She’s a fashion model who has everything: a boyfriend, a career, a loyal best friend. But when a sudden freeway “accident” leaves her disfigured and incapable of speech, she goes from being the beautiful center of attention to being an invisible monster, so hideous that no one will acknowledge that she exists. Enter Brandy Alexander, Queen Supreme, one operation away from becoming a real woman, who will teach her that reinventing yourself means erasing your past and making up something better. And that salvation hides in the last places you’ll ever want to look.
First published: 1999
I read Invisible Monsters back in January during Bout of Books for a book club, but I put off writing a review about it until now. This book is so magnificently insane that I couldn’t really figure out how on earth I was going to write this review. Of course by now it’s only gotten more difficult since most of the details have already slipped my mind, but oh well. Let’s give it a shot anyway!
Invisible Monsters is my first foray into the writings of Chuck Palahniuk, and it’s unlike anything I’ve read before. Like I said, it’s insane, but it’s so good! The story is told from the perspective of a former model whose real name we only get to know somewhere near the end, and which I’ve already forgotten (it’s really not important to the story). In a very strange accident that involved a car and a shotgun, she’s – how do I put this delicately (I don’t) – lost her jaw. She can no longer speak, and walks around with a veil covering her face. Obviously, she is not a model anymore, and she’s quite bitter about that, although at the same time she doesn’t really seem to mind.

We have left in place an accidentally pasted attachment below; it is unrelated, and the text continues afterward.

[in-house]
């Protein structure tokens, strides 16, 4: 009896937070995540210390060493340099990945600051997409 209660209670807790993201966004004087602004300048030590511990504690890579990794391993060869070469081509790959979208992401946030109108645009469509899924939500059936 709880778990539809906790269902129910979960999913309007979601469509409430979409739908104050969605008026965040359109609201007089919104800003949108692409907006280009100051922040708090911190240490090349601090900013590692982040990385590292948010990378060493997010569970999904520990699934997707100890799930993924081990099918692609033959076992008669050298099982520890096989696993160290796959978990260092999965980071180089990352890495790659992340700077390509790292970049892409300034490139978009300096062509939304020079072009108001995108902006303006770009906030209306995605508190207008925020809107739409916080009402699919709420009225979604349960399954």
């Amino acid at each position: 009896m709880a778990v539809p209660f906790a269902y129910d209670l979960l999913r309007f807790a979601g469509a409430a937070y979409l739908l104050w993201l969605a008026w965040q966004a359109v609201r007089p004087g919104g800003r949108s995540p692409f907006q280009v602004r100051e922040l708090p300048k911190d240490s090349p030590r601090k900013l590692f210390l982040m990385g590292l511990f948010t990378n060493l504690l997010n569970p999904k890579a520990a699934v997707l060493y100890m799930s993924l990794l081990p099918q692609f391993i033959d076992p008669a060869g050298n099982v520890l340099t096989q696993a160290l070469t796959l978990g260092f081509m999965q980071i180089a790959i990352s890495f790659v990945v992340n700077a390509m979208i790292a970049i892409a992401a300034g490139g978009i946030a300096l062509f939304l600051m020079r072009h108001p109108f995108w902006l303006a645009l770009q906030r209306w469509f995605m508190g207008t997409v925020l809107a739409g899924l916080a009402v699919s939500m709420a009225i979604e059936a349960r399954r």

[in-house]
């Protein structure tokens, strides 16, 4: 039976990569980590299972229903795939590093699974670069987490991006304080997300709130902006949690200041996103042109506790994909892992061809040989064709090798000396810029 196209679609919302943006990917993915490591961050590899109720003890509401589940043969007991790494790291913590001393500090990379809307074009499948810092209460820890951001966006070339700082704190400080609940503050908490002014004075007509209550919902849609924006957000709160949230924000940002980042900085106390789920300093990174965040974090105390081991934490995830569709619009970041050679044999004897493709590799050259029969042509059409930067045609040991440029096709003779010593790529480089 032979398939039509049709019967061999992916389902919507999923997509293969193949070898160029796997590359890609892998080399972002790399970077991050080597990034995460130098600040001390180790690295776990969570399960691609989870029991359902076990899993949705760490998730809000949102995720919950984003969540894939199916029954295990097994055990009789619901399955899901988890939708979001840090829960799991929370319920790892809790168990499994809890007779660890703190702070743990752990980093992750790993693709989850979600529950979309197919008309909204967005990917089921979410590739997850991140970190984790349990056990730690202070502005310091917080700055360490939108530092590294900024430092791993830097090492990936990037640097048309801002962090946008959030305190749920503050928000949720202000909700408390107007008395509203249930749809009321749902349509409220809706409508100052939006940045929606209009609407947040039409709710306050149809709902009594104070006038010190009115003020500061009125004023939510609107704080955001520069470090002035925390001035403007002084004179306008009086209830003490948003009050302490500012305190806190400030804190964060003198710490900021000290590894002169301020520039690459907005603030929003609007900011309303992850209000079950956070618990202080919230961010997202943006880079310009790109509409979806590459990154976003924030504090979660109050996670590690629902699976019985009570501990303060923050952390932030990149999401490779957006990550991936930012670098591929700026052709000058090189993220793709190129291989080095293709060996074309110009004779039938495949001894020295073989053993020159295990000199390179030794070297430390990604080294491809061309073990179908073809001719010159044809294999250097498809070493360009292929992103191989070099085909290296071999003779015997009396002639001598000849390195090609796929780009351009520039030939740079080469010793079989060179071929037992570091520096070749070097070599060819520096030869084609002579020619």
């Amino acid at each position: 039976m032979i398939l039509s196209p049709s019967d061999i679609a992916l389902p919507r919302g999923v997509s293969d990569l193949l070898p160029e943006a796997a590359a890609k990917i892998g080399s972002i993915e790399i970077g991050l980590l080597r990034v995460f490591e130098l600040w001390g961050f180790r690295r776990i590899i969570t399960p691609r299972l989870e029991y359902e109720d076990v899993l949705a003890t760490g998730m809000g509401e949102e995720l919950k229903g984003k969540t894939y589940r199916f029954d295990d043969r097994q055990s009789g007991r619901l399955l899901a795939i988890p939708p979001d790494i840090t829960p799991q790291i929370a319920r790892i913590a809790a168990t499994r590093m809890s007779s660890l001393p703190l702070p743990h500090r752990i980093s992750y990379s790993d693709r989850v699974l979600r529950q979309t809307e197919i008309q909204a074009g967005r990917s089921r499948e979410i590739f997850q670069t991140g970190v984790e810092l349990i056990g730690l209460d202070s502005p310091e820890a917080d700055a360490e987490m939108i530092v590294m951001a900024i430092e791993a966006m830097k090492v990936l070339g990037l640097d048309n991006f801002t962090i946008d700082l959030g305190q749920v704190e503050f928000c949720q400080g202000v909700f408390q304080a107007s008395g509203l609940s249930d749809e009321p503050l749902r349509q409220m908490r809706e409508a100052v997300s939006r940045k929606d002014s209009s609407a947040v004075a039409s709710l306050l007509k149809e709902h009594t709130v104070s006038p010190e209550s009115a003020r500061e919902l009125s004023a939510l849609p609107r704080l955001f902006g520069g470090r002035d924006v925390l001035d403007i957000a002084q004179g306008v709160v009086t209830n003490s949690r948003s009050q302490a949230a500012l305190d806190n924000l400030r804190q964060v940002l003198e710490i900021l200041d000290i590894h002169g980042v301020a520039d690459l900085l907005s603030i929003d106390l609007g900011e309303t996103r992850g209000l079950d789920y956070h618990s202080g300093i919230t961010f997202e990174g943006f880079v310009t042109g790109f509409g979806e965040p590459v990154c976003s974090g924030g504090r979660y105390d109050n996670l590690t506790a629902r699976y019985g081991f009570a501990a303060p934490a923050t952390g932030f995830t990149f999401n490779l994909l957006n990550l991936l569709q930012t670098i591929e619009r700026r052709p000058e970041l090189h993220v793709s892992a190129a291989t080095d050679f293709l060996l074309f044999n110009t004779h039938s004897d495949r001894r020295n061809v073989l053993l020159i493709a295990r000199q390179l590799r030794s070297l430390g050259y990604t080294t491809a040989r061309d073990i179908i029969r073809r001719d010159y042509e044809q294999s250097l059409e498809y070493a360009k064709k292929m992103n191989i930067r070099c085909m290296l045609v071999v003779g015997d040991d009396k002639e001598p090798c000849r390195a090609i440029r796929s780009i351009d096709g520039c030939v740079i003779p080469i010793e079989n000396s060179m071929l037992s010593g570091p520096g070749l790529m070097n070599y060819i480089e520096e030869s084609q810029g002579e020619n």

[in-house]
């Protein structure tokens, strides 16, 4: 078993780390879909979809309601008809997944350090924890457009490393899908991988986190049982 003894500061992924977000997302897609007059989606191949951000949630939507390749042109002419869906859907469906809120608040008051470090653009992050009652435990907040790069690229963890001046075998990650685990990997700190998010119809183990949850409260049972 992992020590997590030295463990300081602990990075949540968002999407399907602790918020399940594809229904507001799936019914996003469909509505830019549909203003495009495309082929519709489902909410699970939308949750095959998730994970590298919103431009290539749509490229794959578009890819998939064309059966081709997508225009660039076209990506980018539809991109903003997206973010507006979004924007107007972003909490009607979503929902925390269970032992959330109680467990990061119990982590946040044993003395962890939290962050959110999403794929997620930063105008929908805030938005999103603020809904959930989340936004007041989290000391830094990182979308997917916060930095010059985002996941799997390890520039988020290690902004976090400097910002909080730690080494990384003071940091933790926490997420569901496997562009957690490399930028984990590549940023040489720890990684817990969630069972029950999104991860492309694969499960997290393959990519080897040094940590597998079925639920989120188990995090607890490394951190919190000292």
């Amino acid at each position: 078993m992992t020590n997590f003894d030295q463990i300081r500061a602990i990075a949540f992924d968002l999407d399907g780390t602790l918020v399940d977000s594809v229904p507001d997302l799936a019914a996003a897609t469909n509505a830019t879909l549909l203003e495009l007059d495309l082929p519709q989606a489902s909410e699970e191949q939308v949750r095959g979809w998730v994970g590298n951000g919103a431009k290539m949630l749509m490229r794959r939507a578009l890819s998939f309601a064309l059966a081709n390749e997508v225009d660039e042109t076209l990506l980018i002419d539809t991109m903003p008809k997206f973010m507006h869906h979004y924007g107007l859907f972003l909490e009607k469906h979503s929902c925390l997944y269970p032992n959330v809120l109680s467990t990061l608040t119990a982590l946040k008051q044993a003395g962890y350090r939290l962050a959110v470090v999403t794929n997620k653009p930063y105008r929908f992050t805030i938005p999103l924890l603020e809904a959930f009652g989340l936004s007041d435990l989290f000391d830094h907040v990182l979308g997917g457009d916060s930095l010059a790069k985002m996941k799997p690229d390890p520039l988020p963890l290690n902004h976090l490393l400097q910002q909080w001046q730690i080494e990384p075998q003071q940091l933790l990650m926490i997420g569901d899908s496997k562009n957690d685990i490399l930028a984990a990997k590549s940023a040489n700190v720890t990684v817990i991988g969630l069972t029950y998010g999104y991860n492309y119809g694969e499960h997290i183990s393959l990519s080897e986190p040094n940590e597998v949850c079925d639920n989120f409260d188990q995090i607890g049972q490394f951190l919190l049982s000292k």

The plot of this novel is so incredibly fast paced. I’ve seldom read something with so many plot twists that were entirely unexpected and also made you have to completely rethink the context of the story. Some of those plot twists were so bizarre that I just had to stop reading for a little while because I was so in awe of what was just revealed. To use a crappy metaphor: this book was like some wild rollercoaster (although that doesn’t fit entirely either because I hate rollercoasters – but you get the point).
What made this story more than simply a grim (and at times rather gruesome) novel is the fact that it is jam-packed with some delicious critique of today’s society and its incredible superficiality. We not only get a glimpse of what it is like to try and make it in the harsh modelling world, we’re also confronted with the ridiculousness of the constant need for attention people seem to have.
“It’s too lonely at my real house,” Evie would say, “And I hate how I don’t feel real enough unless people are watching.”
This passage seems even more relevant today, with the omnipresence of social media. It really struck a chord with me, as did so many of the other passages. So many bizarre things happen in this novel, but somehow it all seems so grounded in reality, as if all it’s meant to do is show the reader how completely idiotic this world of ours actually is.
The writing style really fits with the rest of the novel; short sentences and tons of flashbacks slowly unravel the story of the strange life this girl lives. It had me completely engrossed, although also quite confused as well at times.
If you can appreciate a good dose of cynicism and harsh humour, and don’t mind getting slightly discouraged about humanity as a whole, I’d definitely recommend giving Invisible Monsters a try. Do make sure you go in knowing as little as possible, though, because knowing what’ll happen will most likely ruin this story for you.